Thermal energy storage works by storing thermal energy as heat, usually in a material such as water, rock, or soil. Heat gets stored in various ways, including using phase-change materials, which absorb and release heat at specific temperatures. The stored heat can then generate electricity. Thermal energy storage can store excess energy from solar, wind, or other renewable sources during peak energy demand hours or when the renewable source is unavailable

Lumenion is a renewable energy storage technology company that provides large-scale energy storage solutions. The company’s TESCORE solution is a high-temperature storage system that stores fluctuating wind and solar PV power as thermal energy with virtually loss-free conversion.

Japanese companies Toshiba, Marubeni and Chubu Electric Power have collaborated with the support of the Japanese Ministry of the Environment to develop a pilot rock-based thermal energy storage system that’s more environmentally friendly and efficient than lithium-ion batteries and hydrogen.

The system has a capacity of 100kWh and can use storage materials such as crushed stone, bricks, molten salt, and concrete. Thus far, it’s claimed that the system can store heat at temperatures above 700°C with a small heat storage tank.

Over the next few years, the goal is to build a larger facility with 500kWh capacity and launch commercial projects based on rock heat storage technology.

Gravity storage

Gravity storage is a form of energy storage that utilizes the force of gravity to store and release potential energy. It works by raising weights, typically made of concrete, bricks, or rocks, and then releasing them to generate electricity when needed.

Energy Vault, based out of Switzerland, is a market leader in gravity storage. The company’s breakthrough technology was inspired by pumped hydro plants that rely on the power of gravity and movement of water to store and discharge electricity.

Their solution employs a proprietary mechanical process and energy management system to store and dispatch electricity. When renewable energy generation is high, the solution harnesses that energy to lift 30-tonne bricks to an elevated height with potential energy stored in the bricks. The system releases kinetic energy back to the grid through the controlled lowering of the bricks under gravitational force to generate electricity.

The management system orchestrates the energy charge/discharge while accounting for various factors, including energy supply and demand volatility, weather elements and other variables.

Storage is a fundamental enabler of the energy transition

Our ability to expand energy storage capacity is one of the most pressing issues that will determine whether this defining ‘transitional’ decade is a success. But we’ll need to invest wisely into the right technologies that get the greatest bang for the buck (in terms of GWh capacity and return on capital) given the limited lifespan of Li-Ion and the decarbonization of the grid.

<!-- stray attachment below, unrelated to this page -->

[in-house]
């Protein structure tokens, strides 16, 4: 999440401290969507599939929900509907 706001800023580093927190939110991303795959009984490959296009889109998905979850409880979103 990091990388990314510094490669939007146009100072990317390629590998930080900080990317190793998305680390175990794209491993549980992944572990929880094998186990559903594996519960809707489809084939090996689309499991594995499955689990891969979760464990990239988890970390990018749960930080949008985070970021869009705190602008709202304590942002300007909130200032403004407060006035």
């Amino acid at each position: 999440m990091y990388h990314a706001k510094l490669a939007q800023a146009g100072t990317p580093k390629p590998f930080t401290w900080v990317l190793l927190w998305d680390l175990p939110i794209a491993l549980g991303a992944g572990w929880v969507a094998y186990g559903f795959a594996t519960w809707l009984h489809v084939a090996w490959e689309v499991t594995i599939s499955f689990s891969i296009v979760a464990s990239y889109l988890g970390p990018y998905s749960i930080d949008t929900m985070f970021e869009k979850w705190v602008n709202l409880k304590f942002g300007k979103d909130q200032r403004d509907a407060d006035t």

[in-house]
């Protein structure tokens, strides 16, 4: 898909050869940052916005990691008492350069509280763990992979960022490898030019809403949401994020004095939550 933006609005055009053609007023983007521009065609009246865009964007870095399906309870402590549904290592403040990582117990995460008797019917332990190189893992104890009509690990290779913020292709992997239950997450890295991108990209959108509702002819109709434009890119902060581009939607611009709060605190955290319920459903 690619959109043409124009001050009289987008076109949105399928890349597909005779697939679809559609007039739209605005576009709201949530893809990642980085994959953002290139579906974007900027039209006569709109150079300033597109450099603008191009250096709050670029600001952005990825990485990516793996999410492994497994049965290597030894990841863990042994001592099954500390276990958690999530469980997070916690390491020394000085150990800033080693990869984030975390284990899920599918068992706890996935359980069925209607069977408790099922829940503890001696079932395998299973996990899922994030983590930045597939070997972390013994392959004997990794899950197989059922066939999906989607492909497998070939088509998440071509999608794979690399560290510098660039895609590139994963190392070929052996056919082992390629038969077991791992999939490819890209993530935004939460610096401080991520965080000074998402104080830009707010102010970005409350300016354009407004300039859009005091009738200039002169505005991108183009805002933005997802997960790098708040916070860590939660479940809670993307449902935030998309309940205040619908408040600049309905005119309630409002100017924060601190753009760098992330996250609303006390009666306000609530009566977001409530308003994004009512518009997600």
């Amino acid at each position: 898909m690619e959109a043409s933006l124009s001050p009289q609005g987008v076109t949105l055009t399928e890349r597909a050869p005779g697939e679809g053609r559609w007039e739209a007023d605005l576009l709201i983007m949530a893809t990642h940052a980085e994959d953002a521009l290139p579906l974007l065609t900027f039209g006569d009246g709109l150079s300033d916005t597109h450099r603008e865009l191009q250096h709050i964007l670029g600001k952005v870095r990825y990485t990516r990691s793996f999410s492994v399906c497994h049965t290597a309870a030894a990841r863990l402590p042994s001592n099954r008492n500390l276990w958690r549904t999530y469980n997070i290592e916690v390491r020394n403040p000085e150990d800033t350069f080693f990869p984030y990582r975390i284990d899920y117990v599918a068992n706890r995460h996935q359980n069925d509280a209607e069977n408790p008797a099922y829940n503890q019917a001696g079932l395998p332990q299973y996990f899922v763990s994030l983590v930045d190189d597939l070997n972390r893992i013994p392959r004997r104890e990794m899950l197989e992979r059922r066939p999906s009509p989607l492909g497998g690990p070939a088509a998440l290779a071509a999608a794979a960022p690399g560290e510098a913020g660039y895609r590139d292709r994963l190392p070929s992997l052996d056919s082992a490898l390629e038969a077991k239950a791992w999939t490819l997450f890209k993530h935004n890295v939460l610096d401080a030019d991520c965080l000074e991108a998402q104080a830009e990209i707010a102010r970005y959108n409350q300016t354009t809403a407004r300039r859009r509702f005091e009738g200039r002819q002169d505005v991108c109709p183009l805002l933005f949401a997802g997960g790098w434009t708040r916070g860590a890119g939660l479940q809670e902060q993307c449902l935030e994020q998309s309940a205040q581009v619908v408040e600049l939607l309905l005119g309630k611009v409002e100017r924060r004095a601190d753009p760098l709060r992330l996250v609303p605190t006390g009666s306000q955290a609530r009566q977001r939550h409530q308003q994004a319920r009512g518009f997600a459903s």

At a current capital cost of US$2,000 per kW quoted by the US National Renewable Energy Laboratory (NREL) for 6-hour Li-ion battery storage, the 700GW of capacity needed by 2030 equates to around a US$1.5 trillion market over the coming decade, making it worth nearly US$200 billion a year.

Annual investment worldwide into promising energy storage companies is currently running at only US$9 billion in 2022 according to Pitchbook. As the crucial nature of this market becomes more and more clear to investors, there needs to be an exponential increase in investment. Within energy transition, the market for energy storage offers one of the largest ‘blue-ocean’ opportunities for investors available anywhere in the world today.

How sodium could change the game for batteries

Cheaper batteries might be on the horizon.

By: Casey Crownhart
View the original article here

Buckle up, because this week, we’re talking about batteries. 

Over the past couple of months, I’ve been noticing a lot of announcements about a new type of battery, one that could majorly shake things up if all the promises I’m hearing turn out to be true.

The new challenger? Sodium-ion batteries, which swap sodium for the lithium that powers most EVs and devices like cell phones and laptops today. 

Sodium-ion batteries could squeeze their way into some corners of the battery market as soon as the end of this year, and they could be huge in cutting costs for EVs. I wrote a story about all the recent announcements, and you should give it a read if you’re curious about what companies are jumping in on this trend and what their plans are. But for the newsletter this week, let’s dig a little bit deeper into the chemistry and consider what the details could mean for the future of EV batteries.